Developers say secret tunnels under San Francisco gay bars are a myth

Secret tunnels or a standard-issue basement? 48 Hills

Property under development in San Francisco’s Tenderloin District has become the subject of heated debate between LGBT historians and developers.

Community activists are pushing for a four-block region in the Tenderloin to be recognized as a historic district. The neighborhood was home to Compton’s Cafeteria, where transgender patrons fought back against police harassment three years before the historic Stonewall riots.

LGBT historians and activists are claiming that the space beneath the 950 Market development — destined to become market rate housing and hotel rooms — once served as a network of secret tunnels that allowed LGBT people to escape police raids.

“The entire intersection of Market, Mason, and Turk was an important hustling and cruising site where gay men went to socialize in an era when our existence was illegal,” says a letter to  the planning commission signed by current and former elected officials, community groups, and activists. “These sites are connected by an intact underground tunnel system that patrons used to escape police raids and to avoid the loss of employment, family, and housing that were risked in those days by homosexual association.”

Nate Allbee, who is working with the groups asking for more time to evaluate the space, told 48 Hills that items from the 1930s have been found in the subterranean spaces, including Canadian Club whiskey and an old safe.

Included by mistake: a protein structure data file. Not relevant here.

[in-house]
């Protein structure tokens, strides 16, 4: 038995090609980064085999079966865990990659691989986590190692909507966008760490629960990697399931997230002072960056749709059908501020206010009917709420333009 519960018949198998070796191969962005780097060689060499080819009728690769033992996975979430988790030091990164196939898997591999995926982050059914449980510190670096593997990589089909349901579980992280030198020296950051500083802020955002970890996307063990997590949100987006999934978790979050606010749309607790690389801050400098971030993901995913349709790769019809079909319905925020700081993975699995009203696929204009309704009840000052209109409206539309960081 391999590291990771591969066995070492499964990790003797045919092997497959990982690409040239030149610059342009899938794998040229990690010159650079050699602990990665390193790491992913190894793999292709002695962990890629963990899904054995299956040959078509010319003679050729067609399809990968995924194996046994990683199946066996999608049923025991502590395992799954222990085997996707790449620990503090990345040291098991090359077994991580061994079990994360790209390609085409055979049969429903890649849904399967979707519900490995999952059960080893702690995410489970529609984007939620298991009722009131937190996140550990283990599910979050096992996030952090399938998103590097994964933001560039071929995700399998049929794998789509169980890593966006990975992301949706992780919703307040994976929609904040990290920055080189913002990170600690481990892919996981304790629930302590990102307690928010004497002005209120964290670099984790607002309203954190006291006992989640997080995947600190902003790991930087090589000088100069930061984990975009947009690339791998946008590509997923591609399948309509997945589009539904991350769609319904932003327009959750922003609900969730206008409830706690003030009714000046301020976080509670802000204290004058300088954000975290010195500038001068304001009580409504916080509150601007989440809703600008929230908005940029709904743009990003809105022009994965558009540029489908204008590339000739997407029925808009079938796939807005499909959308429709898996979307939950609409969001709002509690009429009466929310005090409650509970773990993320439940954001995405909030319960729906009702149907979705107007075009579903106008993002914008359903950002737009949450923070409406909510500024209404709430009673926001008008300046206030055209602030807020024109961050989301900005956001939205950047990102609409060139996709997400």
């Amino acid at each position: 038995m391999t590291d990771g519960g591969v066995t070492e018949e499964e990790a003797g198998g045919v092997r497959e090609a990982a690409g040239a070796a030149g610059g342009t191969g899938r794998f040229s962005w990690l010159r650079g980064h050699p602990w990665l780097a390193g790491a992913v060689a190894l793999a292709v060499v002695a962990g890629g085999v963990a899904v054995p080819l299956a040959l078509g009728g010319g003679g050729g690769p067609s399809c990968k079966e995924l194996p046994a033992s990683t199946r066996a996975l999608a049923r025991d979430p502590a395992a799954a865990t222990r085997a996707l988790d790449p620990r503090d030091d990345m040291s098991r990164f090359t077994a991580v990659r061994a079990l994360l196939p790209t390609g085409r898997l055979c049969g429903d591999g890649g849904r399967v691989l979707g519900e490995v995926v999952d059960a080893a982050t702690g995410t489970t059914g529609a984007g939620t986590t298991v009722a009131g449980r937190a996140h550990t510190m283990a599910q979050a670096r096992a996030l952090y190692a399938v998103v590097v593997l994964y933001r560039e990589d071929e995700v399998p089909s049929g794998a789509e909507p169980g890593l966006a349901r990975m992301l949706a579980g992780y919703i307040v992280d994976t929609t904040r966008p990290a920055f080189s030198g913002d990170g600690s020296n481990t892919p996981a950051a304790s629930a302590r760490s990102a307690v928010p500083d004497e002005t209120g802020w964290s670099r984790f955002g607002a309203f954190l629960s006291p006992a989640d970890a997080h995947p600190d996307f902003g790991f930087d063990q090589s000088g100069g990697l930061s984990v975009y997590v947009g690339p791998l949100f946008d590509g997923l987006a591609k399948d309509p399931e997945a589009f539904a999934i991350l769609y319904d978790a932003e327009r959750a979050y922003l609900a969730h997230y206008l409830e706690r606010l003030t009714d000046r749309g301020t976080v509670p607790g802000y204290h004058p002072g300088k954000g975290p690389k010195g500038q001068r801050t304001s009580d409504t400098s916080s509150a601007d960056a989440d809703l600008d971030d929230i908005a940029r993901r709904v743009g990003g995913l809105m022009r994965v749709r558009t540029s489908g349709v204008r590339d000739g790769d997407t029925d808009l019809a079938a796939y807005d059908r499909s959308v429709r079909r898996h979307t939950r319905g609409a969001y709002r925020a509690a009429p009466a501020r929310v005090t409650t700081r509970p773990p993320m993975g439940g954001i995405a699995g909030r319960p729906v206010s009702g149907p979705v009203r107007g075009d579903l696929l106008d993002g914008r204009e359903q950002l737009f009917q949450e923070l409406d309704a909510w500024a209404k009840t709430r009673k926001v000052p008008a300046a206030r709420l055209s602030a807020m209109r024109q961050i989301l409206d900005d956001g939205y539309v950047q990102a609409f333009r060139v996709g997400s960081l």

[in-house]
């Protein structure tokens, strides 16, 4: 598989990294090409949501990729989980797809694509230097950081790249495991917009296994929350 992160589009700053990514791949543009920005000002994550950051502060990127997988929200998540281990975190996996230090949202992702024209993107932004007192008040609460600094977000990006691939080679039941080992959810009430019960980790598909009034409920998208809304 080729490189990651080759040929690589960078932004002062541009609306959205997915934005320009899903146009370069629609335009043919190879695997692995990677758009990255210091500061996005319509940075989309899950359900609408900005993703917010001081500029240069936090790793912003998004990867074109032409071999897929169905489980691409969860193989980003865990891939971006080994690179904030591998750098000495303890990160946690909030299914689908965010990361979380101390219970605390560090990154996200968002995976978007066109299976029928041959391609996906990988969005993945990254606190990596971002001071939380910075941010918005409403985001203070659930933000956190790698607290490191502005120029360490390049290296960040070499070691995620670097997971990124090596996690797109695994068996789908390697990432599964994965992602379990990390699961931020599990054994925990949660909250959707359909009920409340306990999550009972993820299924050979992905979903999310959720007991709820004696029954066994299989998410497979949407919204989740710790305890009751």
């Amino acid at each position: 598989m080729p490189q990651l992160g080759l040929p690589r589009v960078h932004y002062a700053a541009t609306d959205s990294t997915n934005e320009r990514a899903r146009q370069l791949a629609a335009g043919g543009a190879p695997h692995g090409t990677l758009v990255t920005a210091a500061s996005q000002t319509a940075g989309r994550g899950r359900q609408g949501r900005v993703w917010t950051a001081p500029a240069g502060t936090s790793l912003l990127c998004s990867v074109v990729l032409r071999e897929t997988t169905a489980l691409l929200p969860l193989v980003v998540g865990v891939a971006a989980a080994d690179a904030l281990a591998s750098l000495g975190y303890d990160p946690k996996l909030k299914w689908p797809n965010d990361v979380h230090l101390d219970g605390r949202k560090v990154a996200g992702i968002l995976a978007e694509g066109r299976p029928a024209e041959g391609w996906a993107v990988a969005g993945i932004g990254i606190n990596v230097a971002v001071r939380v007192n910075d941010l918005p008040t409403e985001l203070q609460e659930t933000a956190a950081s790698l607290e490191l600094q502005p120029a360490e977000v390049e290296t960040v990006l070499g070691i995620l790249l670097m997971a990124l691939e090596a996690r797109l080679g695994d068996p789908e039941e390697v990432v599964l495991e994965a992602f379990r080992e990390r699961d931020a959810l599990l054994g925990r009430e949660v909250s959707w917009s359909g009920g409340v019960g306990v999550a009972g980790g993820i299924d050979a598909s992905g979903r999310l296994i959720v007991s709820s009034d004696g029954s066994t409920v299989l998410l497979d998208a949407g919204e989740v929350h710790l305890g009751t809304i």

These Prohibition-era bottles of whiskey are allegedly part of a secret tunnel system beneath San Francisco’s Tenderloin District. Developers say the tunnels are a myth.

But developers say it’s simply not true.

“There are no tunnels under 950 Market,” Group i spokesperson Jessica Berg told Curbed SF. “It is complete fiction, an inaccurate assertion.”

And while a KPIX5 report indicates that there are not currently any tunnels or connections to other building in the basement space, Allbee said it still warrants further investigation.

“What we’ve heard from other people who have accessed the space is that there were multiple venues including gay bars on the 950 Market block that had access to the underground space and could use it to go from store to store,” Allbee told Curbed SF. “That’s why we’re asking for a LGBT historian to spend time assessing all of the buildings including the below ground space for what may have been boarded up or changed in the last 70 years.”

Unless and until that happens, the alleged gay bar tunnels will remain a mystery.

Check out video of the space under 950 Market below.

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